Pritzker campaign chief ‘relentless in her pursuit of winning’ — since 8th grade
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Anne Caprara knew she wanted to spend her life in politics when she was 13.
At Catholic school in Radnor, Pennsylvania — a suburb of Philadelphia — Caprara got her first taste after telling one of the nuns that it was unfair that only the boys got to play the candidates in the 1992 presidential race.
A small concession was made, and Caprara got to play Barbara Bush during a mock debate in the eighth grade.
“Honestly, I was hooked after that,” Caprara said. “I remember sitting next to Pat … who was the quarterback for the football team, and he was playing George Bush, and thinking ‘you’re not speaking up enough,’ so I did all the arguments, I debated the whole thing, and at the end of it I was like ‘yeah, this is what I want to do with the rest of my life.’”
Caprara — the oldest of five kids and an ardent Philadelphia Eagles fan — would go on to get a bachelor’s degree from American University in Washington, D.C., and a master’s from George Washington University. She worked her first campaign shortly thereafter for EMILY’s List out in the Second Congressional District of Oklahoma for a Native American woman running in the primary.
She lost that “uphill battle,” but the experience paid off.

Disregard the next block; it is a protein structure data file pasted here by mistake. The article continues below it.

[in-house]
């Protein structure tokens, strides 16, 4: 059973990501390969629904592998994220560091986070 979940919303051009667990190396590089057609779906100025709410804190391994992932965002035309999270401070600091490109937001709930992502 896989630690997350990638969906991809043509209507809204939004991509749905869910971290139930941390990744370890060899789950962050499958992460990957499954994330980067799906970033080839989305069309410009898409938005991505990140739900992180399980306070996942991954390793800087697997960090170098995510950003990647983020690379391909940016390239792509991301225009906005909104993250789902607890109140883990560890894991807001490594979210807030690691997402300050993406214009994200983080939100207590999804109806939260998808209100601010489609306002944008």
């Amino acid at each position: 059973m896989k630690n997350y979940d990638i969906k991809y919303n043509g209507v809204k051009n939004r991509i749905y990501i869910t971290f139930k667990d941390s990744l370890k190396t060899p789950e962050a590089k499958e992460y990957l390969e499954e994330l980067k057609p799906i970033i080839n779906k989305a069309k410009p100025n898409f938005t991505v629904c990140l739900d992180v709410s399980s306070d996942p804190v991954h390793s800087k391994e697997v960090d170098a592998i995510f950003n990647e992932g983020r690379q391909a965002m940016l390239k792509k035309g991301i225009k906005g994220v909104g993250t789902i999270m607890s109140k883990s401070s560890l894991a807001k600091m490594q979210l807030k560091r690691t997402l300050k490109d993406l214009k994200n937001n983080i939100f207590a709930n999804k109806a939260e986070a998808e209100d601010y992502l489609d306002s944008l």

How Caprara crafted the Pritzker win
Caprara, 39, was the campaign manager, and chief architect, behind Governor-elect J.B. Pritzker’s win Tuesday night. After his resounding victory, Pritzker tapped Caprara to serve as chief of staff for his administration.
Caprara has over a decade of experience in the political sphere. She has managed campaigns across the country and worked on Democratic gubernatorial, U.S. House, Senate, and, in 2016, presidential campaigns.
She was brought on to lead Pritzker’s campaign in March of 2017. She says the very first time she sat down with Pritzker one of the things they talked about was that in this day and age voters “value authenticity more than anything else” and having him traverse the state and meet people in small and large settings “was really key.”
“Working for somebody like J.B., who’s just a naturally talented candidate, what you really want to do is make sure that their skills are on full display throughout the course of the campaign,” Caprara said.
“It was always about putting J.B. and who he was — and when Juliana [Stratton] joined the ticket, her as well, because she’s just an incredibly authentic human, too — in front of voters at all times.”
The entire campaign was structured that way, Caprara said. Along with getting Pritzker and Stratton out in front of voters, Caprara also built up a sophisticated digital team and a huge field operation that included about 34 offices and 130 organizers.
Caprara shines at team building, say colleagues
Guy Cecil wasn’t surprised by the success of the campaign or how expansive it was.
He’s known Caprara since 2011. The two worked together at the Democratic Senatorial Campaign Committee before he recruited her to join him at Priorities USA, the Democratic Party’s largest super PAC and the primary political action committee supporting Hillary Clinton’s 2016 presidential campaign. Caprara was executive director of Priorities before becoming its senior advisor.
Cecil said he didn’t know if there is anyone else you’d want on your side when running a campaign. Caprara, he said, is “relentless in her pursuit of winning” and has a knack for providing a campaign with a sense of spirit and values “which is difficult to do when you’re under the day-to-day stress of a campaign.”